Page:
You are currently browsing the monthly archive for August 2007.

From video to print:

Still images:

Someone please make a comic strip out of Mike Caulfields piss take on IT management.

I would if I had a little more time, but I’ve had my go, and D’Arcy’s had his. This is the best script yet and deserves better treatment. Perhaps a SecondLife Machinima or snapshot comic strip?


Barbara Deu rounded up the troops to support her presentation to the Merlot Conference in New Orleens last night. She had the main conference wired in with a SecondLife conference and a Webheads VOIP and chat conference all at the same time. There must have been 40 or so people online joining in the conference.

Barb gave nice talk on networked learning – slides and audio – and then handed the mic around to a variety of people coming in from all over the world to give a brief sentence or two on networked learning.

Finding my way into the webhead channels was too hard for me – something to do with that olden style free ranging that Webheads do, and being 1 in the morning for me I just needed something easy. So SecondLife it was, and my first go at the new voice feature.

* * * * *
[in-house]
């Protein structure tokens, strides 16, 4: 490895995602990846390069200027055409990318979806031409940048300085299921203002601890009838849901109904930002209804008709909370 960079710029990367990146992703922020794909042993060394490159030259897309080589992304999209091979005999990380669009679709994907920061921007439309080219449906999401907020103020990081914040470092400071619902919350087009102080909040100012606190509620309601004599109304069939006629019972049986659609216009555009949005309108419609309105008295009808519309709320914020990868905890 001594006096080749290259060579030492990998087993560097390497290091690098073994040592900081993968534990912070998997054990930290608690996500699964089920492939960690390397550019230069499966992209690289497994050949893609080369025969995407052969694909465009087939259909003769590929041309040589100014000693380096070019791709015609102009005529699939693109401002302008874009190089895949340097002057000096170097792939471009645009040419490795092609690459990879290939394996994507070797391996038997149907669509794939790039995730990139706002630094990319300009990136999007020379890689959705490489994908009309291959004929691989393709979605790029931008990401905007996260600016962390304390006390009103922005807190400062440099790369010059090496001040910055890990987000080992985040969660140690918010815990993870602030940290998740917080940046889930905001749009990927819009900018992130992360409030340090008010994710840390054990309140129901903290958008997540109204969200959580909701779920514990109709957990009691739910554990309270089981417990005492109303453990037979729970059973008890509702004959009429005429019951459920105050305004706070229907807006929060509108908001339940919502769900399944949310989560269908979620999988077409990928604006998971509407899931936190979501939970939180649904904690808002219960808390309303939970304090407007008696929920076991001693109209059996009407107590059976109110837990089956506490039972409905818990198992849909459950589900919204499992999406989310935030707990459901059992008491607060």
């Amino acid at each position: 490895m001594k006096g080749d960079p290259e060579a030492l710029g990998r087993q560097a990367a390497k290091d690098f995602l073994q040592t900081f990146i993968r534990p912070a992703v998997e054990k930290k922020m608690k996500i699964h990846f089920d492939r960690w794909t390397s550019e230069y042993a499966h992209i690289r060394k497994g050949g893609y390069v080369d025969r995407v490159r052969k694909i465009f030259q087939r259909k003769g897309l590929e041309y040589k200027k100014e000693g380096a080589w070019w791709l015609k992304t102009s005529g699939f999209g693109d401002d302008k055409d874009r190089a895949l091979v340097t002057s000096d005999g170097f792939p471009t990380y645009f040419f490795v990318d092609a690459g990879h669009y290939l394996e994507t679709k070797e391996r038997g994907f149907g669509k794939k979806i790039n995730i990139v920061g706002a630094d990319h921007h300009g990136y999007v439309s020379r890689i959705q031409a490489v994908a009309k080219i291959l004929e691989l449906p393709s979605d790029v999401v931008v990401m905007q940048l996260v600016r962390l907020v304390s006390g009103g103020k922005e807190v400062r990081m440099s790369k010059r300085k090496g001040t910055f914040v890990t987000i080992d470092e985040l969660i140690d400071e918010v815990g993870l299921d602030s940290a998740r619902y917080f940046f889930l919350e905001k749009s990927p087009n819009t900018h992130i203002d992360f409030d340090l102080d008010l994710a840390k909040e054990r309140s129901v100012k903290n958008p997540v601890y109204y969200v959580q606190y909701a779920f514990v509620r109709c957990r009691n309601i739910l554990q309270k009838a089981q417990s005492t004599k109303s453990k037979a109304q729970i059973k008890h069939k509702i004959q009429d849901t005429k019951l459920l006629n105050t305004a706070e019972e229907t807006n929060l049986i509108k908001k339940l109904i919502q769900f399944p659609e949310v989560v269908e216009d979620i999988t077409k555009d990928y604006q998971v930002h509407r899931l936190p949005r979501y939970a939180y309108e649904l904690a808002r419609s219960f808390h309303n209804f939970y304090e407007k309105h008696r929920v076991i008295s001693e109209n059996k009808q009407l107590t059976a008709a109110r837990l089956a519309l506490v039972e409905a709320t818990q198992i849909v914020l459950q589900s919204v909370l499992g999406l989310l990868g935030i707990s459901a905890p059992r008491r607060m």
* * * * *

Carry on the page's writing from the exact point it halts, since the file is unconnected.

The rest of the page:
It was really something actually. Jeff from WorldBridges did a great job relaying the audio from the Merlot and Webheads conference through to SecondLife via his Avatar’s voice. We in SecondLife all sat around Nick Noakes’ famous campfire and listened in on Barbs talk while we chatted amongst ourselves.

I was really impressed with the quality of the sound and the usefulness of the effects (surround sound with close and distant effects) how engaging it was to be in there supporting Barb as one of many. SO much better that Elluminate, and successfully bridged between the haves and the have nots. I could feel Barbs nerves though! I was nervous! but it all went well, topped of by a nice little Banjo playing (I could have heard more though šŸ™‚

So, hats off to you Barb, not only did you give a great talk, you successfully brought your network in with you and gave something tangible to the conference goers to see what it is you are talking about with networked learning.

Wara points out another useful little tool.